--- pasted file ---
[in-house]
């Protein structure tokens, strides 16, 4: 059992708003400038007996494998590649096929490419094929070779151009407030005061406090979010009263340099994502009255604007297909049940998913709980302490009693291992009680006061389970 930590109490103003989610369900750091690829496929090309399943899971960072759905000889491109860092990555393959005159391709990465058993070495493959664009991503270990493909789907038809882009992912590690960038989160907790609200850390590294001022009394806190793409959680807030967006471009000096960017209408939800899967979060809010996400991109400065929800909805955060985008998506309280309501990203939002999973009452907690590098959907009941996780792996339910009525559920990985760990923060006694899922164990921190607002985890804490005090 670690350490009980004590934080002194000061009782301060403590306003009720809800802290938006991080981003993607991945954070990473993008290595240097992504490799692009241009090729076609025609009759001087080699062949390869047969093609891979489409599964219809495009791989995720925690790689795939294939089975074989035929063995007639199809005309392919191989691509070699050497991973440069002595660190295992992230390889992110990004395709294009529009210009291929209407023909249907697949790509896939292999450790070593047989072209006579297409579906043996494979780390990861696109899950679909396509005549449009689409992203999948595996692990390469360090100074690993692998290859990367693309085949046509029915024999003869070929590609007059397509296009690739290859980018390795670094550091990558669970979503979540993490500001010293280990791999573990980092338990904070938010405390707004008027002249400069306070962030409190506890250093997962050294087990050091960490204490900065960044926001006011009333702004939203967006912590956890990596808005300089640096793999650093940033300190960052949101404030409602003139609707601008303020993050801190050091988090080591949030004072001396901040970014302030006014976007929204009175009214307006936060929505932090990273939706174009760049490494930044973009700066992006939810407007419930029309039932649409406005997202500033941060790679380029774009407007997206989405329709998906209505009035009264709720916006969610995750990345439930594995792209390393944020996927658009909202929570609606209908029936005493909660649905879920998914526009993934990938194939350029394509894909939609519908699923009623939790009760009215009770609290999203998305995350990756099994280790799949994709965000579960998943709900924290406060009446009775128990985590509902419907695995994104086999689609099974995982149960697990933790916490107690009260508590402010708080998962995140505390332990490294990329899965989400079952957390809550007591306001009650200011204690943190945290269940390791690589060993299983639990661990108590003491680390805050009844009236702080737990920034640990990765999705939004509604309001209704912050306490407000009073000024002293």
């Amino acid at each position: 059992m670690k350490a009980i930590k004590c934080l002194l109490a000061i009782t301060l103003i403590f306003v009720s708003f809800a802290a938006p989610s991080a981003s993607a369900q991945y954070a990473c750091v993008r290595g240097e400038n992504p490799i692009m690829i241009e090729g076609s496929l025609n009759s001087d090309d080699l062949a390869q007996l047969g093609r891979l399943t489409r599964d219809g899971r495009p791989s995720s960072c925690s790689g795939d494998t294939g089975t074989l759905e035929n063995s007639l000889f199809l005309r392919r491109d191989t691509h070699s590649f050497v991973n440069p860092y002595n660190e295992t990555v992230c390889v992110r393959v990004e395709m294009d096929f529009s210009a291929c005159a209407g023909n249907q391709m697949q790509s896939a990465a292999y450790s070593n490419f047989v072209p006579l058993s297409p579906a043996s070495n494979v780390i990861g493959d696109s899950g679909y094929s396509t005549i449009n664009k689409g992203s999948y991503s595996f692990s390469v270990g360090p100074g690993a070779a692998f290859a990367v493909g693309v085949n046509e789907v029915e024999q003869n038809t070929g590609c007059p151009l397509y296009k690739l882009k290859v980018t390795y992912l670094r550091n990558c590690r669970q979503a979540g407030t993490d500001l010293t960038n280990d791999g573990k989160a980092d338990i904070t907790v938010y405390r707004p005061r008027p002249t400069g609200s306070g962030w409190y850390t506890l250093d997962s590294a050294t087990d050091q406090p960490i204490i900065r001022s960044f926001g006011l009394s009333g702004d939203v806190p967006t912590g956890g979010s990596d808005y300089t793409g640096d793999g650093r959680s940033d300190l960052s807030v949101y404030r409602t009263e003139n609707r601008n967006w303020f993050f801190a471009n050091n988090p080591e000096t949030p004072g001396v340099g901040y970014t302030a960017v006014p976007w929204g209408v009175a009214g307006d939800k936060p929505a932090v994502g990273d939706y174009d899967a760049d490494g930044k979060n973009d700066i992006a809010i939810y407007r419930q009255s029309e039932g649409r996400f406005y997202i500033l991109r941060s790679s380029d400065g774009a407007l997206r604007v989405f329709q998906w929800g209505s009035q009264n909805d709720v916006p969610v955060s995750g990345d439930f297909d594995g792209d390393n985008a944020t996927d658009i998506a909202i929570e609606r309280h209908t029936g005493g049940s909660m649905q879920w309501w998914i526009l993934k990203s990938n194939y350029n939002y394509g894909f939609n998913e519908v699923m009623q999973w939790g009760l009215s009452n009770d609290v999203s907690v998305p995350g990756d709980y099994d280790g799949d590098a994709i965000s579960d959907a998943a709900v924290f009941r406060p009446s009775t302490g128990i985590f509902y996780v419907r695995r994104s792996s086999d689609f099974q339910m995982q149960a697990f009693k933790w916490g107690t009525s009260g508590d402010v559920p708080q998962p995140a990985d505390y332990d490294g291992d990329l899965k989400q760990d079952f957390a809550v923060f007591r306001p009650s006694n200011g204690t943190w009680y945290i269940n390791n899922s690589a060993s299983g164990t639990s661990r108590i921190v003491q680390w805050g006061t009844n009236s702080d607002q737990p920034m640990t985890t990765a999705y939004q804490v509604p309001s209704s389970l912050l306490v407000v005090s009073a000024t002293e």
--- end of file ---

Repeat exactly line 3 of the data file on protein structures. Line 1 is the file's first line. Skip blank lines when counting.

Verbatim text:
């Amino acid at each position: 059992m670690k350490a009980i930590k004590c934080l002194l109490a000061i009782t301060l103003i403590f306003v009720s708003f809800a802290a938006p989610s991080a981003s993607a369900q991945y954070a990473c750091v993008r290595g240097e400038n992504p490799i692009m690829i241009e090729g076609s496929l025609n009759s001087d090309d080699l062949a390869q007996l047969g093609r891979l399943t489409r599964d219809g899971r495009p791989s995720s960072c925690s790689g795939d494998t294939g089975t074989l759905e035929n063995s007639l000889f199809l005309r392919r491109d191989t691509h070699s590649f050497v991973n440069p860092y002595n660190e295992t990555v992230c390889v992110r393959v990004e395709m294009d096929f529009s210009a291929c005159a209407g023909n249907q391709m697949q790509s896939a990465a292999y450790s070593n490419f047989v072209p006579l058993s297409p579906a043996s070495n494979v780390i990861g493959d696109s899950g679909y094929s396509t005549i449009n664009k689409g992203s999948y991503s595996f692990s390469v270990g360090p100074g690993a070779a692998f290859a990367v493909g693309v085949n046509e789907v029915e024999q003869n038809t070929g590609c007059p151009l397509y296009k690739l882009k290859v980018t390795y992912l670094r550091n990558c590690r669970q979503a979540g407030t993490d500001l010293t960038n280990d791999g573990k989160a980092d338990i904070t907790v938010y405390r707004p005061r008027p002249t400069g609200s306070g962030w409190y850390t506890l250093d997962s590294a050294t087990d050091q406090p960490i204490i900065r001022s960044f926001g006011l009394s009333g702004d939203v806190p967006t912590g956890g979010s990596d808005y300089t793409g640096d793999g650093r959680s940033d300190l960052s807030v949101y404030r409602t009263e003139n609707r601008n967006w303020f993050f801190a471009n050091n988090p080591e000096t949030p004072g001396v340099g901040y970014t302030a960017v006014p976007w929204g209408v009175a009214g307006d939800k936060p929505a932090v994502g990273d939706y174009d899967a760049d490494g930044k979060n973009d700066i992006a809010i939810y407007r419930q009255s029309e039932g649409r996400f406005y997202i500033l991109r941060s790679s380029d400065g774009a407007l997206r604007v989405f329709q998906w929800g209505s009035q009264n909805d709720v916006p969610v955060s995750g990345d439930f297909d594995g792209d390393n985008a944020t996927d658009i998506a909202i929570e609606r309280h209908t029936g005493g049940s909660m649905q879920w309501w998914i526009l993934k990203s990938n194939y350029n939002y394509g894909f939609n998913e519908v699923m009623q999973w939790g009760l009215s009452n009770d609290v999203s907690v998305p995350g990756d709980y099994d280790g799949d590098a994709i965000s579960d959907a998943a709900v924290f009941r406060p009446s009775t302490g128990i985590f509902y996780v419907r695995r994104s792996s086999d689609f099974q339910m995982q149960a697990f009693k933790w916490g107690t009525s009260g508590d402010v559920p708080q998962p995140a990985d505390y332990d490294g291992d990329l899965k989400q760990d079952f957390a809550v923060f007591r306001p009650s006694n200011g204690t943190w009680y945290i269940n390791n899922s690589a060993s299983g164990t639990s661990r108590i921190v003491q680390w805050g006061t009844n009236s702080d607002q737990p920034m640990t985890t990765a999705y939004q804490v509604p309001s209704s389970l912050l306490v407000v005090s009073a000024t002293e």